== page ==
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Yahoo (Nasdaq: YHOO) Needs More Than Just a New CEO
The black cloud following Yahoo! Inc. (Nasdaq: YHOO) seems bigger than ever.
Just one day after he was forced to leave the forlorn Internet company for padding his resume, reports surfaced that ex-Yahoo CEO Scott Thompson revealed he has cancer.
According to a report in The Wall Street Journal, citing unnamed sources, Thompson told Yahoo's board and several colleagues of his thyroid cancer before resigning Sunday.
A source told The Journal that Thompson's decision to leave his position at Yahoo was in part influenced by his cancer diagnosis.
News broke last week that Thompson embellished his resume with a degree in computer science, when he actually earned a degree in accounting from a small Massachusetts college.
Thompson was hired in January to replace Carol Bartz, who was fired by phone last September.
In the revolving position at Yahoo, former head of global media Ross Levinsohn has been named interim CEO.
New CEO Boosts YHOO
Levinsohn had a triumphant stretch running Internet services within Rupert Murdoch's media empire at News Corp. before Bartz lured him to Yahoo in 2010. Levinsohn previously ran ad sales for Yahoo's Americas unit.
Yahoo investors applauded the media veteran's appointment. Yahoo shares tacked on 2.2% in premarket trading Monday ahead of a nasty open for U.S. markets.
Levinsohn has significant credentials as a negotiator. Before coming aboard at Yahoo, he had a history of recognizing and acquiring an assortment of digital media companies around the globe. That is a striking comparison to Yahoo's last two CEOs, who had stronger backgrounds in technology than media.
"We view Mr. Levinsohn as well-equipped to lead the organization and to build off the company's core strengths – advertising products and digital media," said Spencer Wang, an analyst with Credit Suisse.
But Yahoo still faces a rocky road ahead.
Popular Investment Decisions Designed to Avoid Financial Crisis Effects
Almost all U.S. households make strategic investment decisions to best protect their hard-earned money.
Yet, as anyone who makes a financial game plan knows, even the most detailed, thorough outlines can fail when real life intervenes.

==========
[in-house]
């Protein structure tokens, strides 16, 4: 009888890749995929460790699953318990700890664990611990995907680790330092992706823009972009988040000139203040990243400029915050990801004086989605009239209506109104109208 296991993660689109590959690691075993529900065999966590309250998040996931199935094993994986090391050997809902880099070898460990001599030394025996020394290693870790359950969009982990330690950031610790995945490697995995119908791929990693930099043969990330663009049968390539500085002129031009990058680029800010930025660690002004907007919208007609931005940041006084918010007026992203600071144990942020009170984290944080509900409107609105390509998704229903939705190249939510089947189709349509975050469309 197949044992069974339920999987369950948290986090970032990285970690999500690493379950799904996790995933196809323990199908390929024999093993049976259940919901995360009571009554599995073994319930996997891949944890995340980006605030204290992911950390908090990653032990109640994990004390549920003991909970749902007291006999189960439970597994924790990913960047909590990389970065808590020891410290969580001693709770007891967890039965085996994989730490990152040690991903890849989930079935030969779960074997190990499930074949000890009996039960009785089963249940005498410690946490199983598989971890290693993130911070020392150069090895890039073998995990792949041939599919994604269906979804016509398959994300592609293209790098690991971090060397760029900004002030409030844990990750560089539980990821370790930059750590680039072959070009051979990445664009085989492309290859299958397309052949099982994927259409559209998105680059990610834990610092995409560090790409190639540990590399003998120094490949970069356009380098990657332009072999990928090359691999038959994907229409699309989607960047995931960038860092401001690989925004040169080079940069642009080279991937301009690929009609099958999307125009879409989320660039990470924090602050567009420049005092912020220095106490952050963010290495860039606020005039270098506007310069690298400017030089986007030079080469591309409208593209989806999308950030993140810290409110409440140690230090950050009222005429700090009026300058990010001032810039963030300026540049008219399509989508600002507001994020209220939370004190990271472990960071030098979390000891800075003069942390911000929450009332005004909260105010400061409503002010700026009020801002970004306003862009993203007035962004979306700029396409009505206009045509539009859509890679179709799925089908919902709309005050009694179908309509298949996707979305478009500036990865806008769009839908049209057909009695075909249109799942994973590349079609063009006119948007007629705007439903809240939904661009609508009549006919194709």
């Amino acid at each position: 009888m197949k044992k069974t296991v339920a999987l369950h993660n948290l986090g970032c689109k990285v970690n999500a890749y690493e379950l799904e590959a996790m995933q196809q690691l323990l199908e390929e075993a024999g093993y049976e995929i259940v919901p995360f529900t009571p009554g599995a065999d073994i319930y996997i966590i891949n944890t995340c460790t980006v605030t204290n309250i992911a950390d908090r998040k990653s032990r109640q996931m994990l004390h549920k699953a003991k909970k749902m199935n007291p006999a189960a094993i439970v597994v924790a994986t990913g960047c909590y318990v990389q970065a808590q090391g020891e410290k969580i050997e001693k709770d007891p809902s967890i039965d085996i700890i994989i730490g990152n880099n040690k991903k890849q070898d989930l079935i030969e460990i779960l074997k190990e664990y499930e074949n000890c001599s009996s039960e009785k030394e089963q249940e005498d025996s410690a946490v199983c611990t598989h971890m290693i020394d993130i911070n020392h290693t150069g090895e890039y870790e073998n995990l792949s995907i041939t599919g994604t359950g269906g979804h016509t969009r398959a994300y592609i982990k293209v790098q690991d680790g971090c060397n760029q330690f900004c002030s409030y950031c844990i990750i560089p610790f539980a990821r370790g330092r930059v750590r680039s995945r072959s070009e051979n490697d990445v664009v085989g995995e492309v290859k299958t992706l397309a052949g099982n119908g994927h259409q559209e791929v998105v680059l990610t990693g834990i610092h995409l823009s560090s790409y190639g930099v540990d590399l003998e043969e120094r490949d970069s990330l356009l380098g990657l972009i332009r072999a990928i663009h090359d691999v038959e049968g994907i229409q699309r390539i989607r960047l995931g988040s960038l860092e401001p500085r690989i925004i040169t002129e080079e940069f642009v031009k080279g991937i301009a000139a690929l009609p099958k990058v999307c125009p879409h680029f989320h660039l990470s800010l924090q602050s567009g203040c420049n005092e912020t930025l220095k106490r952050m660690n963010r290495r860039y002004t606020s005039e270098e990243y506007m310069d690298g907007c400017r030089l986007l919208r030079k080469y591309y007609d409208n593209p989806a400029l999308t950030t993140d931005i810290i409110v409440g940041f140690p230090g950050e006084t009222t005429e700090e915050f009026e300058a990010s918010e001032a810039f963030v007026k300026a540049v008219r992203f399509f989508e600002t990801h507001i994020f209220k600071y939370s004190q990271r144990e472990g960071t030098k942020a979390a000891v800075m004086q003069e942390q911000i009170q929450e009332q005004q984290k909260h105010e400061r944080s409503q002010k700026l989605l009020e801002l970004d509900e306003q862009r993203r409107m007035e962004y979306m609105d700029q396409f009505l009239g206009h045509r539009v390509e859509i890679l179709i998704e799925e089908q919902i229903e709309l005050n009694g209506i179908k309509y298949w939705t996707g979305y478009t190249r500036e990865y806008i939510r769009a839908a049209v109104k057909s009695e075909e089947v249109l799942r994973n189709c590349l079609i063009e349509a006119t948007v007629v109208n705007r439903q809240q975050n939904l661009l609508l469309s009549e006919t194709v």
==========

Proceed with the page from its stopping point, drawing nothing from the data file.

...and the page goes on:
Just ask the thousands of Americans suffering while tornadoes and flooding continue hammering the U.S. South and Midwest regions, leaving whole towns of people homeless and jobless.
The rising Mississippi River has swept through an area that Missouri Gov. Jay Nixon described as "literally the most productive part of our continent," meaning farmers have watched their only sources of income wash away in floodwaters.
Fed Press Conference: What Do You Think of the Outcome?
The U.S. Federal Reserve today (Wednesday) will hold its first-ever press conference – an extraordinary development that has generated more buzz than typically surrounds a Federal Open Market Committee (FOMC) meeting.
But many wonder, will U.S. Federal Reserve Chairman Ben S. Bernanke deliver clear-cut explanations, or a script of "Fedspeak"?
Bernanke will start the Fed press conference at 2:15 p.m. EDT after the two-day meeting of the Federal Open Market Committee (FOMC). The agenda includes a review of the Fed's economic projections and the FOMC's policy decisions, which will be released in a policy announcement at 12:15 p.m.
Then – the part everyone is really waiting for – Bernanke will field press questions for about 45 minutes.
Even on the Brink of a Government Shutdown, Congress Still Doesn't Get it
At the risk of sounding trite, let me just say that "here we go again."
Overnight budget talks failed to lead to a federal budget agreement, and now we're just a few hours from the first U.S. government shutdown in 15 years. The shutdown could put 800,000 federal employees out of work, while creating a nightmare for U.S. taxpayers who are regular users of government services.
As bad as that all sounds, the shutdown threat isn't the worst thing I see here – not by a longshot.